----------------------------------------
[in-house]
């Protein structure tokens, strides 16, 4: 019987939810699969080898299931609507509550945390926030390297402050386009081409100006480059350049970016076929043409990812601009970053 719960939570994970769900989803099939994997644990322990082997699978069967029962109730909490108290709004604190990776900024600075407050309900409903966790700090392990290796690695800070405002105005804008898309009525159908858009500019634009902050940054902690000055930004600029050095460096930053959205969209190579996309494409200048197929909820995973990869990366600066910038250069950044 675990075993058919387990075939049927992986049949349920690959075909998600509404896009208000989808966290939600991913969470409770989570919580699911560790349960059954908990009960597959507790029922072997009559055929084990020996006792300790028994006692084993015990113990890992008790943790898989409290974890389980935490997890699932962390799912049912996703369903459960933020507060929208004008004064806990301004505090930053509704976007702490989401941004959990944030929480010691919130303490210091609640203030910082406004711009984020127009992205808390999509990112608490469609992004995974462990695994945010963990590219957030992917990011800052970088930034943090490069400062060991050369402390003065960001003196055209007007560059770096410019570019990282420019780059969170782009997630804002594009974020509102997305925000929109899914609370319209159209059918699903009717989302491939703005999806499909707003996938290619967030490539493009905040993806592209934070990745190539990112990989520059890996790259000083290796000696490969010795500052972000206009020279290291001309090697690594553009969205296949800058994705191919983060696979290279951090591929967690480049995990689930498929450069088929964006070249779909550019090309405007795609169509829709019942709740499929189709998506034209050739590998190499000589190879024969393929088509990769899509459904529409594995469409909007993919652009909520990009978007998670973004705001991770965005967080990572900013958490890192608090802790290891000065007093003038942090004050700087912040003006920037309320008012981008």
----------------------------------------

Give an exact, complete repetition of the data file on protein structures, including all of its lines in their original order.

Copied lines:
[in-house]
């Protein structure tokens, strides 16, 4: 019987939810699969080898299931609507509550945390926030390297402050386009081409100006480059350049970016076929043409990812601009970053 719960939570994970769900989803099939994997644990322990082997699978069967029962109730909490108290709004604190990776900024600075407050309900409903966790700090392990290796690695800070405002105005804008898309009525159908858009500019634009902050940054902690000055930004600029050095460096930053959205969209190579996309494409200048197929909820995973990869990366600066910038250069950044 675990075993058919387990075939049927992986049949349920690959075909998600509404896009208000989808966290939600991913969470409770989570919580699911560790349960059954908990009960597959507790029922072997009559055929084990020996006792300790028994006692084993015990113990890992008790943790898989409290974890389980935490997890699932962390799912049912996703369903459960933020507060929208004008004064806990301004505090930053509704976007702490989401941004959990944030929480010691919130303490210091609640203030910082406004711009984020127009992205808390999509990112608490469609992004995974462990695994945010963990590219957030992917990011800052970088930034943090490069400062060991050369402390003065960001003196055209007007560059770096410019570019990282420019780059969170782009997630804002594009974020509102997305925000929109899914609370319209159209059918699903009717989302491939703005999806499909707003996938290619967030490539493009905040993806592209934070990745190539990112990989520059890996790259000083290796000696490969010795500052972000206009020279290291001309090697690594553009969205296949800058994705191919983060696979290279951090591929967690480049995990689930498929450069088929964006070249779909550019090309405007795609169509829709019942709740499929189709998506034209050739590998190499000589190879024969393929088509990769899509459904529409594995469409909007993919652009909520990009978007998670973004705001991770965005967080990572900013958490890192608090802790290891000065007093003038942090004050700087912040003006920037309320008012981008």